The dollar and yen strengthened versus most of their major counterparts as signs of an economic slowdown in Asia and Europe boosted demand for haven assets.
The yen gained against the higher-yielding Australian and New Zealand dollars after a Chinese gauge indicated that factory output contracted for two consecutive months for the first time since 2009. Japan’s Tankan report showed pessimism among the nation’s large manufacturers deepened. The U.S. currency touched the strongest level in three weeks versus the euro before data today that may indicate the jobless rate in the 17-nation region climbed to a record in August.
“The global economic outlook has become increasingly uncertain, deteriorating market sentiment,” said Kengo Suzuki, a currency strategist in Tokyo at Mizuho Securities Co., a unit of Japan’s third-largest bank by market value. “Investors are buying safe-haven currencies such as the yen and dollar.”
The dollar was little changed at $1.2857 per euro at 8:19 a.m. London time, after reaching $1.2804, the strongest since Sept. 11. The yen advanced 0.1 percent to 77.91 against the greenback. Japan’s currency traded 0.1 percent stronger at 100.12 per euro. It added 0.2 percent to 80.76 yen per Australian dollar and gained 0.2 percent to 64.62 against the New Zealand currency.
A gauge of China’s factory output was 49.8 last month from 49.2 in August, the National Bureau of Statistics and China Federation of Logistics and Purchasing said today in Beijing. Separate data from HSBC Holdings Plc and Markit Economics on Sept. 29 showed manufacturing shrank for an 11th month.
Japan’s Tankan index was minus 3 in the three months ended Sept. 30, compared with minus 1 in the previous quarter, the nation’s central bank said today. A negative figure means pessimists outnumber optimists.
In the euro area, the jobless rate climbed to 11.4 percent in August, according to the median estimate of economists in a Bloomberg News survey before the European Union’s statistics office releases the report. The figure would be the highest in data compiled by Bloomberg going back to 1990.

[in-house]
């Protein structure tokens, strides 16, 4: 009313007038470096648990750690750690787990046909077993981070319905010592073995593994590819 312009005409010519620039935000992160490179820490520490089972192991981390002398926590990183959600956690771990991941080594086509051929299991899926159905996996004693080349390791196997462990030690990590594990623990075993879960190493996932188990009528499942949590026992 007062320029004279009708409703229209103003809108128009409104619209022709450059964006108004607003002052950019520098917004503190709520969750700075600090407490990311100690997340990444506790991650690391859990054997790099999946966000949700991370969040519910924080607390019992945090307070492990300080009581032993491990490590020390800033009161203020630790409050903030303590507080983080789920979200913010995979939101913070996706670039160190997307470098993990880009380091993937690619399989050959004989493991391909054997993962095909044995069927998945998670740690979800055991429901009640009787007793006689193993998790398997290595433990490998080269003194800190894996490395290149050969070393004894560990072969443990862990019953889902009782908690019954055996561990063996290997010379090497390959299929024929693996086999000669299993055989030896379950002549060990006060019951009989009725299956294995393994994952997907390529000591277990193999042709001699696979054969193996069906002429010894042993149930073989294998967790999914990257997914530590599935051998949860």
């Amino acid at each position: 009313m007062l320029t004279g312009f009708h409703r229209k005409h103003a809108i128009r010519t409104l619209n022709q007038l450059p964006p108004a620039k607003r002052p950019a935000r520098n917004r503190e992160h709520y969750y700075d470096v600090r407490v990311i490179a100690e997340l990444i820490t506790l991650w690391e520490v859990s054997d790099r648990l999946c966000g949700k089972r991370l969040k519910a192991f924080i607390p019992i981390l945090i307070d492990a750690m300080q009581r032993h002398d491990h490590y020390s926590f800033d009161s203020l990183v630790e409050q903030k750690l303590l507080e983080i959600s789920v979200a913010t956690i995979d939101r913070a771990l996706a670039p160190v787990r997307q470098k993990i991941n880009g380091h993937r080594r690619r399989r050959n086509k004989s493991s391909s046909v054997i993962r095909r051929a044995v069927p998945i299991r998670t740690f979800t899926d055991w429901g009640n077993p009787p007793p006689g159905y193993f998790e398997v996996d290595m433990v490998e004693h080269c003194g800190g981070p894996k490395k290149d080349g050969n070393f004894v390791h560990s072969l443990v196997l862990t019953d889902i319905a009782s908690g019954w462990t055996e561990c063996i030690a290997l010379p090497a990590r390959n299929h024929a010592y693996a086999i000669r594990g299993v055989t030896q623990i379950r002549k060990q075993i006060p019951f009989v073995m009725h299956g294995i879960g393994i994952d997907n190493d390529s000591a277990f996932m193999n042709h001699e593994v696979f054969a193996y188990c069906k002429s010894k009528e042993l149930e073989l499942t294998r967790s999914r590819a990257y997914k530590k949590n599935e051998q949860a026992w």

The yen jumped 7.4 percent in the past six months, the most among the 10 developed-nation currencies tracked by Bloomberg Correlation Weighted Indexes. The dollar added 0.2 percent and the euro lost 3.9 percent, the biggest drop after the Swiss franc.
Japan’s currency tends to strengthen during periods of financial and economic turmoil because the nation’s current- account surplus means it isn’t reliant on foreign capital. The dollar benefits because it is the world’s reserve currency.
The difference in the number of wagers by hedge funds and other large speculators on a decline in the U.S. Dollar Index compared with those on a gain -- so-called net shorts -- was 3,970 on Sept. 25 compared with a net long position of 4,896 a week earlier, according to figures from the Washington-based Commodity Futures Trading Commission.
“The market was getting short U.S. dollar last week,” Greg Gibbs, a senior currency strategist at Royal Bank of Scotland Group Plc in Singapore, wrote today in an e-mailed note to clients. “They will be looking to square that up further to start this week with fears rising over Europe rising and the state of the global economy.”
The Dollar Index, which IntercontinentalExchange Inc. uses to track the greenback against the currencies of six U.S. trading partners, was little changed at 79.896. The gauge climbed earlier to 80.147, the highest since Sept. 11.
Australia’s dollar touched the lowest in more than a year against its New Zealand counterpart before the larger nation’s Reserve Bank holds a policy meeting tomorrow.
Interest-rate swaps data compiled by Bloomberg show traders see an 87 percent chance that RBA policy makers will lower the overnight cash-rate target by 25 basis points from 3.5 percent. That contrasts with the median forecast of economists in a Bloomberg survey that predicts officials will keep the benchmark unchanged for a fourth-straight meeting.
The so-called Aussie dollar touched NZ$1.2469, the lowest since September 2011, before trading little changed at NZ$1.2500.
Sweden’s krona is the best performer in a basket of developed-market peers since June, with a 3.11 percent advance, about twice that of the second-place Norwegian krone. The median of economist estimates compiled by Bloomberg is for Sweden’s economy to grow 1.2 percent this year even as the euro region contracts.
Strategists raised their estimates for the currency against the dollar by about 8 percent in less than three months as the central bank signaled that it sees no need to curb the krona’s advance. That’s in contrast to the dollar, which fell last quarter as Federal Reserve Chairman Ben S. Bernanke’s open-ended stimulus plan debased the currency, and the euro, which weakened amid a third year of debt turmoil.
“The krona can go a lot further,” John Taylor, the founder and chief executive officer of New York-based hedge fund FX Concepts LLC, which manages $3 billion, said in a Sept. 27 interview. “Sweden has the wind behind it because Bernanke is making the dollar go down and Europe keeps having these traumas.”
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